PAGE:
Job satisfaction
Job satisfaction and confidence in the UK has risen across the first six months of 2013, says REED (Reuters)

Workers are more satisfied about their jobs than at the start of the year and over three quarters feel secure, according to a labour survey by recruitment firm Reed.

In the mid-year survey of 1,500 employees, 67% said they were feeling satisfied or very satisfied in their current roles. Furthermore 78% reported feeling secure or very secure in their jobs, despite wider economic concerns.

"It is encouraging to see this continued upward trend in confidence and satisfaction since the start of the year," said Tom Lovell, group managing director at Reed.

"The level of job seekers has also held firm since the start of the year and together this builds a picture of a more stable and buoyant labour market, which is good news for employers and employees alike."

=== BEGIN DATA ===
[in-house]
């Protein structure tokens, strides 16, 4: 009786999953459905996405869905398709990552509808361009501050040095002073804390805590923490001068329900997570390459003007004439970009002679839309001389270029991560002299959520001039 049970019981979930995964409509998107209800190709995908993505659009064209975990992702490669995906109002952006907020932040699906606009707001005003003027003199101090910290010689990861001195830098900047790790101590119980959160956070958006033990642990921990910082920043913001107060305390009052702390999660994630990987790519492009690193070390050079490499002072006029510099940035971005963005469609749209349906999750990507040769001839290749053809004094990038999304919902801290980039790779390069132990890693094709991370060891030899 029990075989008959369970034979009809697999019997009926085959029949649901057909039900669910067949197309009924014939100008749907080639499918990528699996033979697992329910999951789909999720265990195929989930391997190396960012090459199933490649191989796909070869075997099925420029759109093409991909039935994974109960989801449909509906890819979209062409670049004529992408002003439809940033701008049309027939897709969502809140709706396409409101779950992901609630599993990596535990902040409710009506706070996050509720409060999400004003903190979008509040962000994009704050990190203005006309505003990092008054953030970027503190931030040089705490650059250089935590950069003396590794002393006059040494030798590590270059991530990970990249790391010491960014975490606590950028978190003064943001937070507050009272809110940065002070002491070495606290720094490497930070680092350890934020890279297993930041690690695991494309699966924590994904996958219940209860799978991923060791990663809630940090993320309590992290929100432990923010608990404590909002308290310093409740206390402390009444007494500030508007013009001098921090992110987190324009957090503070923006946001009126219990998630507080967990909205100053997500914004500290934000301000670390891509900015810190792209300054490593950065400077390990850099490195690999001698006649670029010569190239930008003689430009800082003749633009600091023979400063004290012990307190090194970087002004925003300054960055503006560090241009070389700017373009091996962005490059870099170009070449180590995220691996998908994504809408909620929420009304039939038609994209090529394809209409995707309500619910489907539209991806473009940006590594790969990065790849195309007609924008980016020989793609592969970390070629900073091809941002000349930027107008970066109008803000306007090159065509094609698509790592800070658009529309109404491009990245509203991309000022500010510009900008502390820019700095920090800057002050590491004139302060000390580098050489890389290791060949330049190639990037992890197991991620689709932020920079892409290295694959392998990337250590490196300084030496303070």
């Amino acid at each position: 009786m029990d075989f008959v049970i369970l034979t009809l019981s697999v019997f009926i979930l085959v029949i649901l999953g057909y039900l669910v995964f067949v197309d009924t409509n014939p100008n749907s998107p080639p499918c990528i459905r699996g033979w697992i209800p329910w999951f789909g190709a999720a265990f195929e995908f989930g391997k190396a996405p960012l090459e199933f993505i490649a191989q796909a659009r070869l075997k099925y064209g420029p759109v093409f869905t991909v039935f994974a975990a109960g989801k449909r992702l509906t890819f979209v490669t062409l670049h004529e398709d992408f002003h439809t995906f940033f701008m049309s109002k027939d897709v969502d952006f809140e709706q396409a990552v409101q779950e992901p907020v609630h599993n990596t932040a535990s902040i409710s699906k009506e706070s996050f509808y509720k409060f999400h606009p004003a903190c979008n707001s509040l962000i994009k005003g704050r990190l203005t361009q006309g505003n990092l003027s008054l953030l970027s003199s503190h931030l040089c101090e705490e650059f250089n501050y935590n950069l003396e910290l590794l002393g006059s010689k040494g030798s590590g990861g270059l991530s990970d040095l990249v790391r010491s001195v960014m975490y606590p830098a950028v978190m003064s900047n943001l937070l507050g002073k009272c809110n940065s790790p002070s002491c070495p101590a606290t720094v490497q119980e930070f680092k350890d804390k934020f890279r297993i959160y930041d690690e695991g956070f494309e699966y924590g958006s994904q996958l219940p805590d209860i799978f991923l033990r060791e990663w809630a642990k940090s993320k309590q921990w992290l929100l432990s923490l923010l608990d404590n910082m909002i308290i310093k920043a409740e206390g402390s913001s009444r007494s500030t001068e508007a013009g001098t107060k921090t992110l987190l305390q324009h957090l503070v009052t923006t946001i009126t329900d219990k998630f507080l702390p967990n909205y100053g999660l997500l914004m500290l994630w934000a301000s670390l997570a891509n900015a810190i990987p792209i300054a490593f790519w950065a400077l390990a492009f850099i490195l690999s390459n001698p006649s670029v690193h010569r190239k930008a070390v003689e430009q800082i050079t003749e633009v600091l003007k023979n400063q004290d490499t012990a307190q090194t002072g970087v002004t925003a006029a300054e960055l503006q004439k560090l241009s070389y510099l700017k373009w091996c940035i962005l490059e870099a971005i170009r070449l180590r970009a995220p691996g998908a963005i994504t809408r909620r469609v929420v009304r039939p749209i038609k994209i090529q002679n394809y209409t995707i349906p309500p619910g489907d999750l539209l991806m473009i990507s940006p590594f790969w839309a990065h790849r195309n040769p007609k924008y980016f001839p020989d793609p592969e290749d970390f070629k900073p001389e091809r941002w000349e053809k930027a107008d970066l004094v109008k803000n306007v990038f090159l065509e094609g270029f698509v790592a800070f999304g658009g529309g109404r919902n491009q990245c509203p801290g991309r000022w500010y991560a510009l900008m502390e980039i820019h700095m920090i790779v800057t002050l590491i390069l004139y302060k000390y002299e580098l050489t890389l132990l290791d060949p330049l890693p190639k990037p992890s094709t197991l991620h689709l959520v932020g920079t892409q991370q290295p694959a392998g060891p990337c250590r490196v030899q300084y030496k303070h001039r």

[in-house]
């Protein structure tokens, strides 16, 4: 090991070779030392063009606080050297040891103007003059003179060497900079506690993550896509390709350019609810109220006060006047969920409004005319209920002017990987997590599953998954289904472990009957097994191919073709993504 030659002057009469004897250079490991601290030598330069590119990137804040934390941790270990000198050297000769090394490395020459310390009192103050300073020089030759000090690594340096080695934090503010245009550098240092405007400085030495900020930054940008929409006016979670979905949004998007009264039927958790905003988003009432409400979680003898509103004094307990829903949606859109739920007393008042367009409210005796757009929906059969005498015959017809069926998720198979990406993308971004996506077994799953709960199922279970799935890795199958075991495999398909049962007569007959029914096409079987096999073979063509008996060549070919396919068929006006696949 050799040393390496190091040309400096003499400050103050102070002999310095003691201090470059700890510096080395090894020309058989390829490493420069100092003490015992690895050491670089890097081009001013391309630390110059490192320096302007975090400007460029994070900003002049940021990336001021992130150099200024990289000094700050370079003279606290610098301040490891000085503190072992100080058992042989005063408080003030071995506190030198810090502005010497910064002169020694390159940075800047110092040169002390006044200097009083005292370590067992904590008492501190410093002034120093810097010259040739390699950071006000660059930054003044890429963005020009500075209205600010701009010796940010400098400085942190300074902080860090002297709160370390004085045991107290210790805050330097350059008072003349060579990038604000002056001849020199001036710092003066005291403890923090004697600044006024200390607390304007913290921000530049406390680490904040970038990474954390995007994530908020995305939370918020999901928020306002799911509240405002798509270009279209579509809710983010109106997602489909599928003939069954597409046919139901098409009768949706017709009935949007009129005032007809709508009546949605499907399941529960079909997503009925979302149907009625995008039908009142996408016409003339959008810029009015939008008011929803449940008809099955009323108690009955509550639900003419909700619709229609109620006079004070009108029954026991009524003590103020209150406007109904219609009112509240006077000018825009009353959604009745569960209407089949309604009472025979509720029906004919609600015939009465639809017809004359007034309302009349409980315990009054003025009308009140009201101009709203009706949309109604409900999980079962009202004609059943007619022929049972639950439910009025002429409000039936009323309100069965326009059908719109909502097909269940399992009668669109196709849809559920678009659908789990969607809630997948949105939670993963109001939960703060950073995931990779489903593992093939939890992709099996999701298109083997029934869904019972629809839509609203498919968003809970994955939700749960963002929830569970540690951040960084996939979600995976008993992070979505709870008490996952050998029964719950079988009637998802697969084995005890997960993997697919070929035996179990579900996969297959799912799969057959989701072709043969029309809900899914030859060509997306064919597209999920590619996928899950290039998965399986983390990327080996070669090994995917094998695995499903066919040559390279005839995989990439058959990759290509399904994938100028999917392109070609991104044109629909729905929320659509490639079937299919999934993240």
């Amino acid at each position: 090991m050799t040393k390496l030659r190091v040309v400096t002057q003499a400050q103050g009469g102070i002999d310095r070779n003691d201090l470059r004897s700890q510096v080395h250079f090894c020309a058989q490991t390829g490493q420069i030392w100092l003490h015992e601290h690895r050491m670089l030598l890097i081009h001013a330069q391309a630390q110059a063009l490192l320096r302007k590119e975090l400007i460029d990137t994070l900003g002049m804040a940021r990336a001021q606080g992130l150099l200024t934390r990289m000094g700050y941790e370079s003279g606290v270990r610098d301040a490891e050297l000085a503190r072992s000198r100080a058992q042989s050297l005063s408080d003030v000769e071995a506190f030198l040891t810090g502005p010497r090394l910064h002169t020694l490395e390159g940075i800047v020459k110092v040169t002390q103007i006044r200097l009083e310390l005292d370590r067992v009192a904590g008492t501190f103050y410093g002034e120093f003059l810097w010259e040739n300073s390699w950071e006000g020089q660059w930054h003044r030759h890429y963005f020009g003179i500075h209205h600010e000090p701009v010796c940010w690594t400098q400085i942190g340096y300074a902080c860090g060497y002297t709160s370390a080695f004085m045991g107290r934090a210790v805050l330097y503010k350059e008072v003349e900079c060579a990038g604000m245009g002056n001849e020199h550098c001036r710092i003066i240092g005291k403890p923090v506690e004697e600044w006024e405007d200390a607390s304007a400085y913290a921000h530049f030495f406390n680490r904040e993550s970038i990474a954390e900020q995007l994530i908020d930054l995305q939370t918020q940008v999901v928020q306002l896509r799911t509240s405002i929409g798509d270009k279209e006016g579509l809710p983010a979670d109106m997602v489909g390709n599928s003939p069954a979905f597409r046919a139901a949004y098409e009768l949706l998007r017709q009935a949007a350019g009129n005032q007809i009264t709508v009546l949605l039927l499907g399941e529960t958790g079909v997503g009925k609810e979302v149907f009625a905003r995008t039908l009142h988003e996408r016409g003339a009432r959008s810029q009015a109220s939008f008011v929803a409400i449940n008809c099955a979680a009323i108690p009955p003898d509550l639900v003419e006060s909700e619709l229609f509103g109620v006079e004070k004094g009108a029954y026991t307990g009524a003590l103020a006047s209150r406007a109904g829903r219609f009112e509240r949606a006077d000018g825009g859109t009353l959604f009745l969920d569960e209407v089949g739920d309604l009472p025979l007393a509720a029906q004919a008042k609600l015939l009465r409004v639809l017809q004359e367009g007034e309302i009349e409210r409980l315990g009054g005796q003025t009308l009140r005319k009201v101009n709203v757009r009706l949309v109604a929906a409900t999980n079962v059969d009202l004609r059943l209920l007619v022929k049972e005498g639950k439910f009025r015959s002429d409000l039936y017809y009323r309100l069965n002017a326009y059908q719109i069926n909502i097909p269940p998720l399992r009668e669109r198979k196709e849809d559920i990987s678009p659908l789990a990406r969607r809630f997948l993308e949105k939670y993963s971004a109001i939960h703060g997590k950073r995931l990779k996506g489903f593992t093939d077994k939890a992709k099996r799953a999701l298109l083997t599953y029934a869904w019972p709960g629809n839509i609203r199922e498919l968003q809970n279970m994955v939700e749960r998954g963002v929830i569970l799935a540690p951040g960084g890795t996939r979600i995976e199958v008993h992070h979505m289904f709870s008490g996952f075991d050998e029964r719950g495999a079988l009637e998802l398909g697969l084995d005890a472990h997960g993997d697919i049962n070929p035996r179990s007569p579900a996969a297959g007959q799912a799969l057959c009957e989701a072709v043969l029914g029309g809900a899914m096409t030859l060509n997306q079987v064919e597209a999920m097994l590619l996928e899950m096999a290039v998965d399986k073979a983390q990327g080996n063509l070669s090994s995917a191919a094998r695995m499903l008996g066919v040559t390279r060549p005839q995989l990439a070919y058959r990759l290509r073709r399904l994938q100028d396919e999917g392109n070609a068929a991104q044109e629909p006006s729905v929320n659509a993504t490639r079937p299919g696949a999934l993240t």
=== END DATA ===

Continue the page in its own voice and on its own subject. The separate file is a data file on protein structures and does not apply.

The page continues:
Middle and senior management were the sub-categories feeling most secure in their jobs, which Lovell said is encouraging given this group's grasp on the health of their organisation.

"The mood of the workforce is set from the top, so we may see an even more optimistic outlook in the coming months as this attitude filters through UK businesses."

Official figures show the employment rate for the working age population at 71.5% in the three months to April, up 0.7% on the same period a year before. The unemployment rate was 7.8% during the quarter to April, down 0.4% from a year earlier.

A Reuters poll of economists found that the majority think the Bank of England, under the reign of new governor Mark Carney, will link its guidance on monetary policy to unemployment.

"It's going to be based on economic conditions and most likely it will be the jobless rate," said Michael Saunders at Citi.

Carney had already issued guidance on the base rate, telling markets it would stay at its record-low 0.5% for the foreseeable future.